• Climate-hero kelp – According to the WGSN Food & Drink social media influencer map, ‘kelp’ is the top ingredient associated with ‘regenerative agriculture.’ A fast-growing seaweed with versatile applications and an excellent nutritional profile, kelp is also a sustainability superfood that permanently removes carbon dioxide from the environment.
  • Post-Arabica coffee – Arabica beans dominate the specialty coffee market, but the future is shaping up to be less reliant on the species – a fortuitous shift, as climate change threatens the bean consumer’s favour. Now, thanks to the cultivation of new wild and rediscovered heirloom species, coffee outside the Arabica norm will become more widely available.
  • Jollof rice – Black entrepreneurs, chefs and restaurateurs are opening our eyes to the overlooked and erased influence of Black and African foodways on the global food system. In 2022, expect jollof rice, the flavour-packed West African staple to make its way around the world in new packaged goods including frozen meals, seasoning kits and grain sides.
  • Baijiu breaks out – In 2022, Chinese baijiu is poised to become a universally available spirit to delight drinkers across the globe. Driving this trend are influencers of Chinese heritage excited to boost baijiu to the same international status as other regional spirits like tequila, as well as imbibers curious to experience a storied sip.
  • Koji – Japan’s ‘national fungus’, will step into the spotlight in 2022 bringing delicious taste to a host of food and drink. The versatile ingredient has been favoured by global chefs for years; now it’s playing a starring role, appearing in plant-based meats and historic Japanese whisky. Koji brings forth the cravable fifth taste, umami, and will pop up in new places in 2022.
  • Prebiotics popping – Functional prebiotic boosts are appearing in more styles of foods, and nowhere more so than in next-gen sodas, brimming with natural flavours, clean labels and a healthy dose of carbs to feed good bacteria in the gut. These soda pops presage a significant increase in prebiotic ingredients being added to all kinds of food, in part to support the immune system linked to a healthy gut.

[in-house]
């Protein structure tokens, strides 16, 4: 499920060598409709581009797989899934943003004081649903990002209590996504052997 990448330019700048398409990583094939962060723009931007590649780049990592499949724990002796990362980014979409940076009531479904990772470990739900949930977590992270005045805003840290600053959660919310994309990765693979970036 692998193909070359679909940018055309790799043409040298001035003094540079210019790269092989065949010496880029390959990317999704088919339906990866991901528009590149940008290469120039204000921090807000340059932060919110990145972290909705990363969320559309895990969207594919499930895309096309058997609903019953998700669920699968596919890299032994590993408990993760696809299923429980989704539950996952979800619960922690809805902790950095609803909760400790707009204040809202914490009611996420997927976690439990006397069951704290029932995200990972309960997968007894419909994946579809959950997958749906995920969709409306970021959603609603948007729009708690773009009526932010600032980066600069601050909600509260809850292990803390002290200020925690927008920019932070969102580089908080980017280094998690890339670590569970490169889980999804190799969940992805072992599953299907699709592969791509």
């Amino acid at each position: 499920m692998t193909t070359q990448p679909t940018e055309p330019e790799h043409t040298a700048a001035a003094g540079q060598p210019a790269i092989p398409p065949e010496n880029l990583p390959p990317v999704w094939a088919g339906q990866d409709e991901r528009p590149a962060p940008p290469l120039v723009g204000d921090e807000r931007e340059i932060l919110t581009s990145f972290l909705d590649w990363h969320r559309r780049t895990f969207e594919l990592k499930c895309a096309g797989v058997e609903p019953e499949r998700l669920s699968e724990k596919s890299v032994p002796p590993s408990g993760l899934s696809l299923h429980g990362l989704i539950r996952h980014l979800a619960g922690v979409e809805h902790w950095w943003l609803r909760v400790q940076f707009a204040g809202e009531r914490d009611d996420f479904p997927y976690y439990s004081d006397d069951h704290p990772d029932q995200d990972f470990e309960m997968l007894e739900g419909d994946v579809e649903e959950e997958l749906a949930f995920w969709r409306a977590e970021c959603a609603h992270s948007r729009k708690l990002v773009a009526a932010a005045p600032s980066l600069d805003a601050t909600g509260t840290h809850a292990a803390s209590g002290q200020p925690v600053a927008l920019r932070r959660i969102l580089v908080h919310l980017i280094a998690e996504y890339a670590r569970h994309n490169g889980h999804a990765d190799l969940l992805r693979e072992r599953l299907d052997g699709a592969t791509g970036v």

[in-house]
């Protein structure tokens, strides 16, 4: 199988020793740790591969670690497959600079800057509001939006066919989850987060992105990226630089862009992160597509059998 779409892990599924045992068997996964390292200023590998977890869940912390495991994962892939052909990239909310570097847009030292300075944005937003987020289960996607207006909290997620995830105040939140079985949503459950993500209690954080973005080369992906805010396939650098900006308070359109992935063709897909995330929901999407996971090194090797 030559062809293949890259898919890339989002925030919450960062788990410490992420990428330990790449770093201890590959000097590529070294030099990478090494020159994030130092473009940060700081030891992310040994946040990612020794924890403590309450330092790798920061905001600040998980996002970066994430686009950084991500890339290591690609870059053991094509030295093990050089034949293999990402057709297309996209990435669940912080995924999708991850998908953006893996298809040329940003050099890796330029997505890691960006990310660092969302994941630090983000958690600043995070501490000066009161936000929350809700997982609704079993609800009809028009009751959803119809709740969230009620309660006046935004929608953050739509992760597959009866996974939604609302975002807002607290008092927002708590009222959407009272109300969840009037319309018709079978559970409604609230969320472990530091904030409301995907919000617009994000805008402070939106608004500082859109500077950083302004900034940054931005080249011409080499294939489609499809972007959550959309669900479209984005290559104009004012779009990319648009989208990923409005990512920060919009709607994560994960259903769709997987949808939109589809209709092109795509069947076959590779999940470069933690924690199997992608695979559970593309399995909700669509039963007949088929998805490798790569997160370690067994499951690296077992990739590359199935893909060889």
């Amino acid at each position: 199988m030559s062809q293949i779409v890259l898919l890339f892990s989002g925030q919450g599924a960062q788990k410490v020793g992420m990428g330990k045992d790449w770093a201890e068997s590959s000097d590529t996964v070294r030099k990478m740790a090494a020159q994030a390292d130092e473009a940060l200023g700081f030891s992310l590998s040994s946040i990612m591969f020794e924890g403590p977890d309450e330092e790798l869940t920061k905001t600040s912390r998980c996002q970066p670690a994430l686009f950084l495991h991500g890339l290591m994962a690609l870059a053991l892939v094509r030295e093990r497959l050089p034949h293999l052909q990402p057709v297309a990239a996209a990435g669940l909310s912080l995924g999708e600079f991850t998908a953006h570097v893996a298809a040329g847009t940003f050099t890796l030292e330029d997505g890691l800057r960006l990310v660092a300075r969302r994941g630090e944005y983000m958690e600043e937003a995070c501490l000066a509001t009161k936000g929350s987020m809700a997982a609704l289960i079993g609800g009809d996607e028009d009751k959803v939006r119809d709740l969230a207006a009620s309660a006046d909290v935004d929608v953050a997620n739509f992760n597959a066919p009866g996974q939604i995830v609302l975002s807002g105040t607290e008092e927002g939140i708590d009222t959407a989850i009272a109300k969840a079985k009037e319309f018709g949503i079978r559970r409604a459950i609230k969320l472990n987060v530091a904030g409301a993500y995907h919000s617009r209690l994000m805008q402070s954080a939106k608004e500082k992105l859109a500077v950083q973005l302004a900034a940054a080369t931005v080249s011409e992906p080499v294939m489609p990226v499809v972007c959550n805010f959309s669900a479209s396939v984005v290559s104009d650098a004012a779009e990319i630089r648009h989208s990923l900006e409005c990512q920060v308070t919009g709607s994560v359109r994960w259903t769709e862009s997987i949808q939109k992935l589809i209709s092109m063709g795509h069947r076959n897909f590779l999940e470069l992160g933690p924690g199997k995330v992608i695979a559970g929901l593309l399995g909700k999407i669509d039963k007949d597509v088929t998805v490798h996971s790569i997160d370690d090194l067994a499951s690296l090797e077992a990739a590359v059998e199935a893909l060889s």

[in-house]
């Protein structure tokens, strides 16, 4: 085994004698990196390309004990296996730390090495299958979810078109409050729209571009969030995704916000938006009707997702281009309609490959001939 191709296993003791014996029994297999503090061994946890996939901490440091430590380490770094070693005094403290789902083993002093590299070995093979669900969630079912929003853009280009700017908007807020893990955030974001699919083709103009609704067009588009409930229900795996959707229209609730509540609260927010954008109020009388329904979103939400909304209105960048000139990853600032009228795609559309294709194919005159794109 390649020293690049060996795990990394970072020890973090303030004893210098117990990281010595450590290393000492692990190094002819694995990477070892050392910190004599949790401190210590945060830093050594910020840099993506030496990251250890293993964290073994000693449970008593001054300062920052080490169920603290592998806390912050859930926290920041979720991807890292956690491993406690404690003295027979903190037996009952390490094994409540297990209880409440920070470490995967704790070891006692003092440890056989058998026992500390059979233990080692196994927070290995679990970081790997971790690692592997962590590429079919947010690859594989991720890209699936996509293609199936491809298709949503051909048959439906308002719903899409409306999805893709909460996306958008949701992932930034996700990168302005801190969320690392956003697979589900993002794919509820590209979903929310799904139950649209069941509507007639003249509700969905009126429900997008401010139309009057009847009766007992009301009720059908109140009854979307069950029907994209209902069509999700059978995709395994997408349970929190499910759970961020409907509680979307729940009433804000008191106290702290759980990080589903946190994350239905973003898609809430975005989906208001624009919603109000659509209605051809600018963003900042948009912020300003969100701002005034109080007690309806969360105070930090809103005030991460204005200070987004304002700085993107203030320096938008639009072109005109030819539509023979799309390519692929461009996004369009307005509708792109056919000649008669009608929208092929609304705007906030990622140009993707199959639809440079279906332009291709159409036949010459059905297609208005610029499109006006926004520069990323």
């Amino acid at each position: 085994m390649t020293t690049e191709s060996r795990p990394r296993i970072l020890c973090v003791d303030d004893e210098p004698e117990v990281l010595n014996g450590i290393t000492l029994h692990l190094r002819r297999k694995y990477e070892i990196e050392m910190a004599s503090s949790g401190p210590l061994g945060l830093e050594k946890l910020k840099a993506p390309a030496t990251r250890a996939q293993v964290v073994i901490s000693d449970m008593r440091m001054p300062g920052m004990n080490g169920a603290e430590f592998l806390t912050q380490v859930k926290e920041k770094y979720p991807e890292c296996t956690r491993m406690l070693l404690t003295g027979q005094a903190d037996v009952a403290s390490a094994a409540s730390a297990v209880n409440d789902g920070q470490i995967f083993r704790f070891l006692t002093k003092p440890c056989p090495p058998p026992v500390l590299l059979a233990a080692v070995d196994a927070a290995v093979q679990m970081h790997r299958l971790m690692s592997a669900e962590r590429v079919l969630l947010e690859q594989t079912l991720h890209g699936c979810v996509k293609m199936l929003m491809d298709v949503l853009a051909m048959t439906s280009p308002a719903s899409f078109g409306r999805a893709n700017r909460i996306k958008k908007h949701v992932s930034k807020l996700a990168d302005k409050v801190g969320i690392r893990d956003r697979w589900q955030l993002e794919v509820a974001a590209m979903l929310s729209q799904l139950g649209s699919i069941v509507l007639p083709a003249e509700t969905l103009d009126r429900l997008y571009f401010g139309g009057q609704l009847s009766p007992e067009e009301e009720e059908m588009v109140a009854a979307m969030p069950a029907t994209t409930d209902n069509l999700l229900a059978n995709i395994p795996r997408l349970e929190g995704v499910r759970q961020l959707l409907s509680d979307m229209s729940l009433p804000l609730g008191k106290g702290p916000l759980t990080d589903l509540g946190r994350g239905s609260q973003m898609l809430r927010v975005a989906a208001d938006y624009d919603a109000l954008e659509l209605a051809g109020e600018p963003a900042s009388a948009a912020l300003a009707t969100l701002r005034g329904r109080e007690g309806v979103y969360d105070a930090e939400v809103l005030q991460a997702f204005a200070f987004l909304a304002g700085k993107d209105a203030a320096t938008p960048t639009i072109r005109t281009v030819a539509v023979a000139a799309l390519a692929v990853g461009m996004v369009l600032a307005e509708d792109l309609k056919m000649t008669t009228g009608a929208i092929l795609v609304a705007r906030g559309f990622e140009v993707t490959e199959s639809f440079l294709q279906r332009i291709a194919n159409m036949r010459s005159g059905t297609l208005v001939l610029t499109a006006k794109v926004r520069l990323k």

Education Blog | UNITEC today - 9 food trends to end 2021 and start 2022

Education Blog | UNITEC Technological University of Mexico UNITEC today (Originally published in Spanish)

By: Ceyli Diane Ramirez Hernandez

The last few years were complicated for the food industry, for which it was forced to evolve, reinvent and adapt the way we knew gastronomy, leading to a more demanding and environmentally conscious demand.

Food People LTD published at its VII Annual Convention its “International Guide to Food and Beverage Trends 2021-2022”, so below we share what they will be:

  1. Realfooding –  is a movement that promotes the consumption of healthy food, where there is no place for processed food, improving the health of the population thanks to food.
  2. Products with storytelling – its objective is to promote the origin of the product, nowadays consumers can be more informed about the products they consume, their origin and the processes during their production, they not only focus on selling a food, they also inform about the company and the people who work in it, so the consumer perceives a human team more than a brand.
  3. Promote vegetable fats – the belief that fat is bad became popular a few years ago; however, nutritionists showed that this is not true, since thanks to the use of fats of vegetable origin such as olive oil, coconut oil or oils that originate from nuts, it is very popular, since they are healthy and balanced, they are also a source of energy for active and sporty people. Today there is a great variety for the taste of each person such as avocado, olives or nuts.